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|Brendan Hughes||Duke Frederick|
|Gregory Gudgeon||Le Beau, William|
|Sean Kearns||Charles, Corin|
|Philip Bird||Duke Senior|
|Peter Gale||Amiens, Sir Oliver Martext|
|Ewart James Walters||Hymen|
|Rob Millett||Musical Direction/Supervision|
|Roland Ott||Executive Producer|
|Stephen Warbeck||Score Composer|
Posted October 1, 2010
Thea Sharrocks's "As You Like It" is a welcome addition to filmed versions of the play. The most accessible films are the BBC/TimeLife version from the late 1970s and the 2006 Kenneth Branagh film set in Japan both of which suffer from the effort to make the Forest of Arden a realistic rather than magical place of our imagination. The plainness of the Globe stage allows Shakespeare's words and characters to transport us from the corrupt, violent court to the pastoral world of the forest where all are welcomed and accepted for who they are. The transformation from court to forest is simply shown by the removal of black draperies from the columns to reveal plain wood 'trees,' which allow us to enter a world of music and tranquility.
The production is spirited and lively and the actors certainly seem to be enjoying it. There is tremendous sense of fun. The only slightly sour note is the unnecessarily violent expulsion of Oliver by Duke Frederick.
As Rosalind, one of the most demanding female roles in Shakespeare, Naomi Frederick performs superbly, portraying a woman of wit and intelligence while maintaining a balance between femininity and masculinity. Moving easily between Rosalind and Ganymede, she is in control while indulging in witty banter with Orlando but reveals her feminine vulnerability to Aliena as soon as he has gone. She is ably supported by Laura Rogers as Celia/Aliena, who conveys a warmth and sense of humor not often seen in this role. Jack Laskey as Orlando is suitably 'Byronic' as the romantic hero who needs to learn from Rosalind that his unrealistic view of love can lead only to disillusionment.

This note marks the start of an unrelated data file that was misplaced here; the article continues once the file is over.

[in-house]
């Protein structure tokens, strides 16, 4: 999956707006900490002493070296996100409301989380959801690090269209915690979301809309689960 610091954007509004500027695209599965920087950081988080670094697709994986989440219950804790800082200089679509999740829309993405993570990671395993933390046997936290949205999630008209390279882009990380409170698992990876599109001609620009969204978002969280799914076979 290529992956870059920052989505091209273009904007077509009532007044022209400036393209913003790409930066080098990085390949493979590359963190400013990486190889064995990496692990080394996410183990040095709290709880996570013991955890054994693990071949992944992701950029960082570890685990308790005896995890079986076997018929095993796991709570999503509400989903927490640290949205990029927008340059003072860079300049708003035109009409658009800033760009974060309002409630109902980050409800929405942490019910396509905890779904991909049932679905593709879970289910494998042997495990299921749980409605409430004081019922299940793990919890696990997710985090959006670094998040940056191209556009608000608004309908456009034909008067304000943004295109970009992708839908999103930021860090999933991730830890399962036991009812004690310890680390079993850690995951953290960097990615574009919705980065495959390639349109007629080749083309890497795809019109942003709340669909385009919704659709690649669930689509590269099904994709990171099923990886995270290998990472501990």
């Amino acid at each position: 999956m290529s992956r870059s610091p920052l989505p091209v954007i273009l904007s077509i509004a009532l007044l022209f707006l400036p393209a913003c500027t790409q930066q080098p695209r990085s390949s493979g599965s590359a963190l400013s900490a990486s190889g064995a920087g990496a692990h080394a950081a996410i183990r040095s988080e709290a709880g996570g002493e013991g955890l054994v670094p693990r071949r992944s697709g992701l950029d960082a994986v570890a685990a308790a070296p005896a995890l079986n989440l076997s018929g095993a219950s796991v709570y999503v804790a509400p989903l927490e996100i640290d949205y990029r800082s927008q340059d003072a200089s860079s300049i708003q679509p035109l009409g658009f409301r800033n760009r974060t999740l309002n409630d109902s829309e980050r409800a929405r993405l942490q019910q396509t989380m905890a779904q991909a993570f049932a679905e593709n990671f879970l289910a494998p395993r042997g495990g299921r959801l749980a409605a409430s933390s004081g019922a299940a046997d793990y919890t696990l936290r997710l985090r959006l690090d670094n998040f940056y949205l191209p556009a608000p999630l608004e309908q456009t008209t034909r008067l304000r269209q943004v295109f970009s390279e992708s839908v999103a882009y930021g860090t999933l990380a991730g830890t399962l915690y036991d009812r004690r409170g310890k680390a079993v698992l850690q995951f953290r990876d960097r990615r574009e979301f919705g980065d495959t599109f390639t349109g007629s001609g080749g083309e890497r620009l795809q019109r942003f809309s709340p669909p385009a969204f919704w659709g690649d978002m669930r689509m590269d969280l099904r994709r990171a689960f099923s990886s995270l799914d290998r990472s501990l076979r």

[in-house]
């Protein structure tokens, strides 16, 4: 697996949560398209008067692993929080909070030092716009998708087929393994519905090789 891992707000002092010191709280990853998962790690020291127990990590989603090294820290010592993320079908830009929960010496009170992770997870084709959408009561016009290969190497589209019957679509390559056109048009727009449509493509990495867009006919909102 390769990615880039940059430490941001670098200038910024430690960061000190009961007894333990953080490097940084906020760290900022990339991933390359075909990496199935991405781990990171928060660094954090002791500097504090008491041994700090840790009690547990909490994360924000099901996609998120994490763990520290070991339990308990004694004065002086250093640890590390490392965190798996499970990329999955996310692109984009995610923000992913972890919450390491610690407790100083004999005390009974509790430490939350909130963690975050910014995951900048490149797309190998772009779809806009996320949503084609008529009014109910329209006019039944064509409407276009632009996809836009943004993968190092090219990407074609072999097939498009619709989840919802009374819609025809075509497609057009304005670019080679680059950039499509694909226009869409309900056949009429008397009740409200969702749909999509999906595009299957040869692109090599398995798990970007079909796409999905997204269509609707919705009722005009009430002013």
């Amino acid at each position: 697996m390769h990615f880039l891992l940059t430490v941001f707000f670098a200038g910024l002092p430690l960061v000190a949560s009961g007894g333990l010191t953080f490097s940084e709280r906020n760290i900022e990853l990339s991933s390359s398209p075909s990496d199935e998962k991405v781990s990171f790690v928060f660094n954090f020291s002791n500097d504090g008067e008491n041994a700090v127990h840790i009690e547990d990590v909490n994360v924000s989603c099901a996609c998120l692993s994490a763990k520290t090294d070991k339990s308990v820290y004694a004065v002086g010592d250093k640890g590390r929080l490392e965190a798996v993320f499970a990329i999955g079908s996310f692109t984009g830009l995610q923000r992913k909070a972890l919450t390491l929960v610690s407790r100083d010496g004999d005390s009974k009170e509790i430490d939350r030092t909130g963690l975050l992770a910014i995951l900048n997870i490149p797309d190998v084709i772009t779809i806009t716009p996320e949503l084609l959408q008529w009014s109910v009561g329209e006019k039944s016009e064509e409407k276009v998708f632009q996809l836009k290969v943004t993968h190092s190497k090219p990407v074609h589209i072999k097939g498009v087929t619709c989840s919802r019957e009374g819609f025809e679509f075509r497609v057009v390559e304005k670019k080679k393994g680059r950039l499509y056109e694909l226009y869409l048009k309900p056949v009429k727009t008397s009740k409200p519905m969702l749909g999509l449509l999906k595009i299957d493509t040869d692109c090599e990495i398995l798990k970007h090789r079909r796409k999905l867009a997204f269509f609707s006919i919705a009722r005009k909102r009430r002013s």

The Jaques of Tim McMullan is a fresh interpretation of the part. The "Seven Ages Of Man" speech is meaningfully delivered (he even delights the audience by picking out a 'whining schoolboy' from their midst). Dominic Rowan's highly energetic Touchstone is a great crowd pleaser whose physical presentation of the "lie seven times removed" evokes much laughter. Of the other minor characters, the old shepherd Corin stands out. Sean Kerns invests him with dignity confirming the worth of the simple life of a shepherd. The songs which are an integral apart of the play are enhanced by the pleasant voice of Peter Gale.
In addition to the filmed performance, a cast gallery and famous speeches are included on the disc. These extra features should prove useful for educational purposes.
This video is a thoroughly entertaining production of one of Shakespeare's happiest plays. I recommend it highly.
Posted February 20, 2012
No text was provided for this review.